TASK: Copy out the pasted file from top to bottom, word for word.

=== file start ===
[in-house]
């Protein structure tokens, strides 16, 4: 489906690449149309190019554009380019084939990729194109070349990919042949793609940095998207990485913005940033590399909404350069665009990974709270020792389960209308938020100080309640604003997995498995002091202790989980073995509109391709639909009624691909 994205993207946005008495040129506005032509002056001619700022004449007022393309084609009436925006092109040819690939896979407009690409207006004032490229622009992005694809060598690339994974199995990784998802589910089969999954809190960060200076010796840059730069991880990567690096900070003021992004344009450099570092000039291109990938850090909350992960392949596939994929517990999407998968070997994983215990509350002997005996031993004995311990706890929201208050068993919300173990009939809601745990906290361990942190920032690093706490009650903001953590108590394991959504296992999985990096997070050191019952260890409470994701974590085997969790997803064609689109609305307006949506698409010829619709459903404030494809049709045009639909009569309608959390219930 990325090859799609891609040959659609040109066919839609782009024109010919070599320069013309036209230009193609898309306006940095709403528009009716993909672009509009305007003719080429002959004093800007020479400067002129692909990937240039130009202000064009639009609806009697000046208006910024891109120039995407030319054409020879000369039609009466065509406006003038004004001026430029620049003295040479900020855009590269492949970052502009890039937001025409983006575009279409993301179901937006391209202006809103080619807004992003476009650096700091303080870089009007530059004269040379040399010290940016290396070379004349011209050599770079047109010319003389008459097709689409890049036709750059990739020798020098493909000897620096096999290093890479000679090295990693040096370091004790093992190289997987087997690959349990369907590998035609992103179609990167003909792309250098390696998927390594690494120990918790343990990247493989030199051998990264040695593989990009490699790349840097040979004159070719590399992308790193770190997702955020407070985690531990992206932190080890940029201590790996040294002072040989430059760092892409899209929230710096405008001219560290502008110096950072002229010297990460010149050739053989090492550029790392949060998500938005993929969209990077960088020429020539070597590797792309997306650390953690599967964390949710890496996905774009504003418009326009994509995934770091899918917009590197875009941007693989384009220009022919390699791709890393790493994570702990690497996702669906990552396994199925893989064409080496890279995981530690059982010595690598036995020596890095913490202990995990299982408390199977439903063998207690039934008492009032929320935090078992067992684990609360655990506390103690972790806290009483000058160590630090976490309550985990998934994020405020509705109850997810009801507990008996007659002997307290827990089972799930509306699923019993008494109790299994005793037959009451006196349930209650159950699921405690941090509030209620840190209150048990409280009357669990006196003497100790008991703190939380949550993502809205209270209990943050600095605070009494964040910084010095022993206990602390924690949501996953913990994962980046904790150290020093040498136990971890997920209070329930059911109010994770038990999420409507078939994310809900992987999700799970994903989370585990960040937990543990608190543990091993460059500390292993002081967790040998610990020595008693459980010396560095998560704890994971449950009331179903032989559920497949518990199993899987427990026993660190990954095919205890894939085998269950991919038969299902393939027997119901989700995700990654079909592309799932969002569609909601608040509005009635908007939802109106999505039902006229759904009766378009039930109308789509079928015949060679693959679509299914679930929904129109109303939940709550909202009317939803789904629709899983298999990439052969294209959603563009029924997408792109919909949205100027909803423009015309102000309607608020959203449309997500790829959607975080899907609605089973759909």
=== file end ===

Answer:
[in-house]
């Protein structure tokens, strides 16, 4: 489906690449149309190019554009380019084939990729194109070349990919042949793609940095998207990485913005940033590399909404350069665009990974709270020792389960209308938020100080309640604003997995498995002091202790989980073995509109391709639909009624691909 994205993207946005008495040129506005032509002056001619700022004449007022393309084609009436925006092109040819690939896979407009690409207006004032490229622009992005694809060598690339994974199995990784998802589910089969999954809190960060200076010796840059730069991880990567690096900070003021992004344009450099570092000039291109990938850090909350992960392949596939994929517990999407998968070997994983215990509350002997005996031993004995311990706890929201208050068993919300173990009939809601745990906290361990942190920032690093706490009650903001953590108590394991959504296992999985990096997070050191019952260890409470994701974590085997969790997803064609689109609305307006949506698409010829619709459903404030494809049709045009639909009569309608959390219930 990325090859799609891609040959659609040109066919839609782009024109010919070599320069013309036209230009193609898309306006940095709403528009009716993909672009509009305007003719080429002959004093800007020479400067002129692909990937240039130009202000064009639009609806009697000046208006910024891109120039995407030319054409020879000369039609009466065509406006003038004004001026430029620049003295040479900020855009590269492949970052502009890039937001025409983006575009279409993301179901937006391209202006809103080619807004992003476009650096700091303080870089009007530059004269040379040399010290940016290396070379004349011209050599770079047109010319003389008459097709689409890049036709750059990739020798020098493909000897620096096999290093890479000679090295990693040096370091004790093992190289997987087997690959349990369907590998035609992103179609990167003909792309250098390696998927390594690494120990918790343990990247493989030199051998990264040695593989990009490699790349840097040979004159070719590399992308790193770190997702955020407070985690531990992206932190080890940029201590790996040294002072040989430059760092892409899209929230710096405008001219560290502008110096950072002229010297990460010149050739053989090492550029790392949060998500938005993929969209990077960088020429020539070597590797792309997306650390953690599967964390949710890496996905774009504003418009326009994509995934770091899918917009590197875009941007693989384009220009022919390699791709890393790493994570702990690497996702669906990552396994199925893989064409080496890279995981530690059982010595690598036995020596890095913490202990995990299982408390199977439903063998207690039934008492009032929320935090078992067992684990609360655990506390103690972790806290009483000058160590630090976490309550985990998934994020405020509705109850997810009801507990008996007659002997307290827990089972799930509306699923019993008494109790299994005793037959009451006196349930209650159950699921405690941090509030209620840190209150048990409280009357669990006196003497100790008991703190939380949550993502809205209270209990943050600095605070009494964040910084010095022993206990602390924690949501996953913990994962980046904790150290020093040498136990971890997920209070329930059911109010994770038990999420409507078939994310809900992987999700799970994903989370585990960040937990543990608190543990091993460059500390292993002081967790040998610990020595008693459980010396560095998560704890994971449950009331179903032989559920497949518990199993899987427990026993660190990954095919205890894939085998269950991919038969299902393939027997119901989700995700990654079909592309799932969002569609909601608040509005009635908007939802109106999505039902006229759904009766378009039930109308789509079928015949060679693959679509299914679930929904129109109303939940709550909202009317939803789904629709899983298999990439052969294209959603563009029924997408792109919909949205100027909803423009015309102000309607608020959203449309997500790829959607975080899907609605089973759909």